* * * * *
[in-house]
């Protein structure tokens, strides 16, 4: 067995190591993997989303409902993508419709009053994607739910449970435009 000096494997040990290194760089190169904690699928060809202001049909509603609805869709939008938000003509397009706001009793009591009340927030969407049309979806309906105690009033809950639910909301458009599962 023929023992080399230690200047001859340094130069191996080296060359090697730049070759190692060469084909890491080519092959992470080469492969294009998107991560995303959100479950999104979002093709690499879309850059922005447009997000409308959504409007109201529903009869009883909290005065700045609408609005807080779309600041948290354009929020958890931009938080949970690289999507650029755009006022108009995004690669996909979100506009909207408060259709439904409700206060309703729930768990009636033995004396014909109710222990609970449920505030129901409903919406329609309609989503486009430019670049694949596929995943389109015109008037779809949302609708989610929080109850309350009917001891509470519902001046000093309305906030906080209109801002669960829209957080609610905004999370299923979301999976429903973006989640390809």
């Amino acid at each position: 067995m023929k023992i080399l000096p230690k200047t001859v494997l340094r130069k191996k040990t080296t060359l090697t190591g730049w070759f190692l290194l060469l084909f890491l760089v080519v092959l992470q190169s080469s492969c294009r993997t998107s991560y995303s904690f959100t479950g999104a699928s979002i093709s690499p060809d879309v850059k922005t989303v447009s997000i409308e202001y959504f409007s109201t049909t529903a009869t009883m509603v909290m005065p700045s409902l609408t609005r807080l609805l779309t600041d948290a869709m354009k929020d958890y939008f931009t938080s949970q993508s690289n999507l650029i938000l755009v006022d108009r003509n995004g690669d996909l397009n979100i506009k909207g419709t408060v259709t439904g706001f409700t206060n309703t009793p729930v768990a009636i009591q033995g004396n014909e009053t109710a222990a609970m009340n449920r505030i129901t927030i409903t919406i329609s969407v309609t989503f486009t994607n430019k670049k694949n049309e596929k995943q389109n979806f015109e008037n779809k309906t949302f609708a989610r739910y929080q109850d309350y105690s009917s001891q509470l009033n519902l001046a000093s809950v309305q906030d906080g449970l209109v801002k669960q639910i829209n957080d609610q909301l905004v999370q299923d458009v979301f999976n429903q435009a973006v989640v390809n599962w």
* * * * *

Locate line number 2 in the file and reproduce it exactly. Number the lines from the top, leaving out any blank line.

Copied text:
């Protein structure tokens, strides 16, 4: 067995190591993997989303409902993508419709009053994607739910449970435009 000096494997040990290194760089190169904690699928060809202001049909509603609805869709939008938000003509397009706001009793009591009340927030969407049309979806309906105690009033809950639910909301458009599962 023929023992080399230690200047001859340094130069191996080296060359090697730049070759190692060469084909890491080519092959992470080469492969294009998107991560995303959100479950999104979002093709690499879309850059922005447009997000409308959504409007109201529903009869009883909290005065700045609408609005807080779309600041948290354009929020958890931009938080949970690289999507650029755009006022108009995004690669996909979100506009909207408060259709439904409700206060309703729930768990009636033995004396014909109710222990609970449920505030129901409903919406329609309609989503486009430019670049694949596929995943389109015109008037779809949302609708989610929080109850309350009917001891509470519902001046000093309305906030906080209109801002669960829209957080609610905004999370299923979301999976429903973006989640390809």